Drop that recipe book and listen up fellow foodies! Here’s an elegant, visually appealing dish guaranteed to scintillate your guest’s tastebuds – brought to you by a classy lady who knows how to knock ’em dead with her culinary expertise – Jane. No not this Jane, the other Jane. You know – the one who, in an effort to round up her wayward Dinner en Blanc wannabe guests, enticed us all to participate in a gentle afternoon soiree fueled with laughter, a menu to die for, a wine or six and all under the guise of a practice run for the actual event. Seven sighs of satisfaction, a joyous chorus of ‘This one’s going straight to the Blog!’  and here it is…

Burrata with Blood Orange, Coriander Seeds and Lavender Oil 

Need:

  • 2tbsp olive oil
  • 11/2 tsp clear runny honey
  • 3/4 tsp dried lavender
  • 1/2 small garlic clove, crushed
  • 1 tbsp coriander seeds, toasted
  • 2 blood oranges (320g) or 2 medium oranges
  • 4 burrata* balls (440g)
  • 5g basil or micro-basil leaves
  • coarse sea salt

Do:

  1. Place oil in small saucepan with honey, lavender, garlic and 3/4 tspn of salt. Bring to a simmer on a medium-low heat and remove at once. Stir well and set aside until completely cool, then add coriander seeds.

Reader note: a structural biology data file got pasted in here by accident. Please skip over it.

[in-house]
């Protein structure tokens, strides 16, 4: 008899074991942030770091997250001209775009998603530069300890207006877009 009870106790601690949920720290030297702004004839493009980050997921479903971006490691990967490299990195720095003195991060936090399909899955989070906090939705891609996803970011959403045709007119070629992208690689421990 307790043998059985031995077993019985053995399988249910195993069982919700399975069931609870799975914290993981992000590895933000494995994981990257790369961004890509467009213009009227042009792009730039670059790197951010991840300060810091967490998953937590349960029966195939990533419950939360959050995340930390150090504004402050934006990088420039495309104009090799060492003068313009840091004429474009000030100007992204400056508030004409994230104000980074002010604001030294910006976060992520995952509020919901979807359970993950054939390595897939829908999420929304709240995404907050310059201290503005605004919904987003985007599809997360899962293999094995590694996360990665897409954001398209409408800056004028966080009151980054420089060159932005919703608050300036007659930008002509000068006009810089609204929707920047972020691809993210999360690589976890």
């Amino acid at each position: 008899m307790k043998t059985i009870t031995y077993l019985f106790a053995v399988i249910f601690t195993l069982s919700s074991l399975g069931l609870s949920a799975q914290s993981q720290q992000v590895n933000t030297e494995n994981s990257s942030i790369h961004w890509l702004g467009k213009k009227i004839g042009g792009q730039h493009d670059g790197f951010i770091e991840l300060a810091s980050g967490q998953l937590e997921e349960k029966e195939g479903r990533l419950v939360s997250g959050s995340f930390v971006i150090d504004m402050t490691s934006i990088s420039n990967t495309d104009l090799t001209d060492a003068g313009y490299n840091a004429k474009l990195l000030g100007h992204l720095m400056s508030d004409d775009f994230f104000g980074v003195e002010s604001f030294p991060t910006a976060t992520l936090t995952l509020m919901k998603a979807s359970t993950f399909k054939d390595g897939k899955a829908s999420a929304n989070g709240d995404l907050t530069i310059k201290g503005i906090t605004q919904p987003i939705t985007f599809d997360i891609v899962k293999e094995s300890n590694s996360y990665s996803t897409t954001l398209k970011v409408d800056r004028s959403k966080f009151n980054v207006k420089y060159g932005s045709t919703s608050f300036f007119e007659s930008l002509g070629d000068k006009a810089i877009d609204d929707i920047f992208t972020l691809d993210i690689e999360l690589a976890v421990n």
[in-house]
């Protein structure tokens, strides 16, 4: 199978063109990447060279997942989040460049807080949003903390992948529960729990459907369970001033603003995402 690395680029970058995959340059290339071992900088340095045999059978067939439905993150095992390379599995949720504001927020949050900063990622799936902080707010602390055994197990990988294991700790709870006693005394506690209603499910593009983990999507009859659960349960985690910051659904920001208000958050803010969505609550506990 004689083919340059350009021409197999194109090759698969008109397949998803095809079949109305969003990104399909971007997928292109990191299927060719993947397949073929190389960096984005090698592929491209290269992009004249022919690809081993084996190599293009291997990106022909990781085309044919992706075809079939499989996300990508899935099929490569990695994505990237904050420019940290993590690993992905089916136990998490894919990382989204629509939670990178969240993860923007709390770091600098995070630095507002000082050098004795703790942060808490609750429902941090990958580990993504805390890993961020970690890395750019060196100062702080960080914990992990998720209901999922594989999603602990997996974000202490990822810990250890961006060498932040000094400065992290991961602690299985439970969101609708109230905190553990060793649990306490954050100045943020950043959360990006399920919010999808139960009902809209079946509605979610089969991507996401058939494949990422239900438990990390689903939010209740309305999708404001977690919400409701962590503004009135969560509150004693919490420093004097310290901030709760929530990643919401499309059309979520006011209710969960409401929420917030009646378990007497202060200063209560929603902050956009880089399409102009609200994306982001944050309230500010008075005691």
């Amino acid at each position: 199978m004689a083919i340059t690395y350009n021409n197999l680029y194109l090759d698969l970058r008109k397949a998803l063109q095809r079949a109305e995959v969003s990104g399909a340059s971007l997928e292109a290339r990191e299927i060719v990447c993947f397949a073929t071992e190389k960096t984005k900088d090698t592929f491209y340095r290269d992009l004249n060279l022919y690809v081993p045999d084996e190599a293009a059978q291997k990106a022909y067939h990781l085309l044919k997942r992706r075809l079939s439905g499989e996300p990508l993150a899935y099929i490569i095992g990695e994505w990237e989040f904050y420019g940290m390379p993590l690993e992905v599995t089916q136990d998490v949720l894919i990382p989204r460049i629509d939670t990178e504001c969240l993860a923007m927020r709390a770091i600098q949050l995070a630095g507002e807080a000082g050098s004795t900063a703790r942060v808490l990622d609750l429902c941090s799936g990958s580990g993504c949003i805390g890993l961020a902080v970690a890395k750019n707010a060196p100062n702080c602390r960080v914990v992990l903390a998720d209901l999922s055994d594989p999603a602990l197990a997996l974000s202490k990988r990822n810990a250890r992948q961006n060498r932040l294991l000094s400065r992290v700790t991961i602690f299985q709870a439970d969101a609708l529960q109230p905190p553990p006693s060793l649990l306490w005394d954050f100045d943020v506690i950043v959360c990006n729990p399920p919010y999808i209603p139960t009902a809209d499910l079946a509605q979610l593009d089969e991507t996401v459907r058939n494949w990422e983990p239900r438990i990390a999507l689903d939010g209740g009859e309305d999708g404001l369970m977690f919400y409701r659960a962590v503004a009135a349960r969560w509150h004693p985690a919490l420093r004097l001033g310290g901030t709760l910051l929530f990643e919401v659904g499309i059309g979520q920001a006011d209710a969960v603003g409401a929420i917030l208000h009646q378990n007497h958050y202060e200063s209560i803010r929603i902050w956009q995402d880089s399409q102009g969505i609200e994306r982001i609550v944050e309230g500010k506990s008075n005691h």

2. Use a small, sharp serrated knife to trim the tops and tails off the oranges. Cut down the sides of the oranges, following their natural curve, to remove skin and white pith. Slice into 8 rounds, 1cm thick, and remove the pips.

Serve:

  • Divide the orange slices between 4 plates, slightly overlapping and place a burrata ball alongside.
  • Spoon coriander seeds and lavender oil over the cheese and orange, top with torn basil leaves or micro basil left whole and serve.
  • For added flair, spoon the dressing at the table from a snazzy baby copper pan.

Burratas with blood orange

Thanks for the fabulous day Jane!

* Burrata (butter in Italian) is a fresh cheese made from mozzarella and cream. The outer shell is pure mozzarella while the softer inside is a mixture of mozzarella and cream, which starts to ooze when the ball is pulled apart. (recipe from the famous NOPI restaurants).

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